Calluses

Calluses, also called as keratomas or tylomas in medical circles, are thickened areas of skin. Calluses are caused by the accumulation of dead skin cells under constant pressure and friction. Calluses form to protect the skin tissue underneath from becoming injured. Blisters can form on almost any part of the body under pressure, but they usually form on the hardened area of the heel, on the sole of the foot or on the inner side of the big toe.

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Like corns, calluses are not harmful or serious skin conditions. Calluses on the feet can turn into corns if they are left to develop a large amount of dead skin cells in their centre. Research on the Internet or consult a professional for the treatment of corns.

Narrow-toed, high-heeled dress shoes often cause the foot to arch in an uncomfortable position causing calluses. However the feet are not the only victims of calluses. Individuals who work with their hands on labor intensive activities such as gardening or weightlifting often develop calluses on their fingers and palms.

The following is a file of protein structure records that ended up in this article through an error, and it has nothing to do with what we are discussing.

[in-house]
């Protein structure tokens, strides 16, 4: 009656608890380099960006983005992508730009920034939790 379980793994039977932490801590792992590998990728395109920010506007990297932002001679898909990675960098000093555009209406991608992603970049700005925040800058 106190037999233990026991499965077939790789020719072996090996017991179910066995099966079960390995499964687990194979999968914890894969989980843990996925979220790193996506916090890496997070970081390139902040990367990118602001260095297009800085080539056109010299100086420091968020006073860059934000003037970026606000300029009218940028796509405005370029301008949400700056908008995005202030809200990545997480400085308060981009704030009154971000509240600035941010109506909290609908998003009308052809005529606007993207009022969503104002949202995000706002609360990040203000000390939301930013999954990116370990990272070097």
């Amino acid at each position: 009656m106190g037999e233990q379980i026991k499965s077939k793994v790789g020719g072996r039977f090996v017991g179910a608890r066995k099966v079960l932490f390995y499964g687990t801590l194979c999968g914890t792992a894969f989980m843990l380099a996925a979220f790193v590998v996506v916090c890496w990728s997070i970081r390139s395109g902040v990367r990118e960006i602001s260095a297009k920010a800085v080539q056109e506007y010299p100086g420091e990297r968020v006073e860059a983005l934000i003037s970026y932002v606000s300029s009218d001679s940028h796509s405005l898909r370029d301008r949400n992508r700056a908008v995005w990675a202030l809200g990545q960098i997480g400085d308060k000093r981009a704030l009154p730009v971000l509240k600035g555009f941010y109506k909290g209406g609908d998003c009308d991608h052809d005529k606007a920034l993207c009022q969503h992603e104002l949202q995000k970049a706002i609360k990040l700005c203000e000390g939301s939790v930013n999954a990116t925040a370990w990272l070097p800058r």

Calluses make the skin look dry, tough and painful. Some people attempt to cut or trim their calluses with sharp scissors or a razor blade; however this can result in an unnecessary infection - especially for those with diabetes. To properly treat a callus on your foot, wear low-heels shoes with soft soles that offer extra width and depth so your feet can breathe. To prevent calluses on the hands, wear protective gloves when performing harsh activities so that friction doesn't occur. Applying an enriched moisturizing cream after cleaning any rough areas of skin is ideal to keep it hydrated and smooth. If you do get a callus, treat it immediately to improve your skin's condition quickly and to avoid long-term skin irritations


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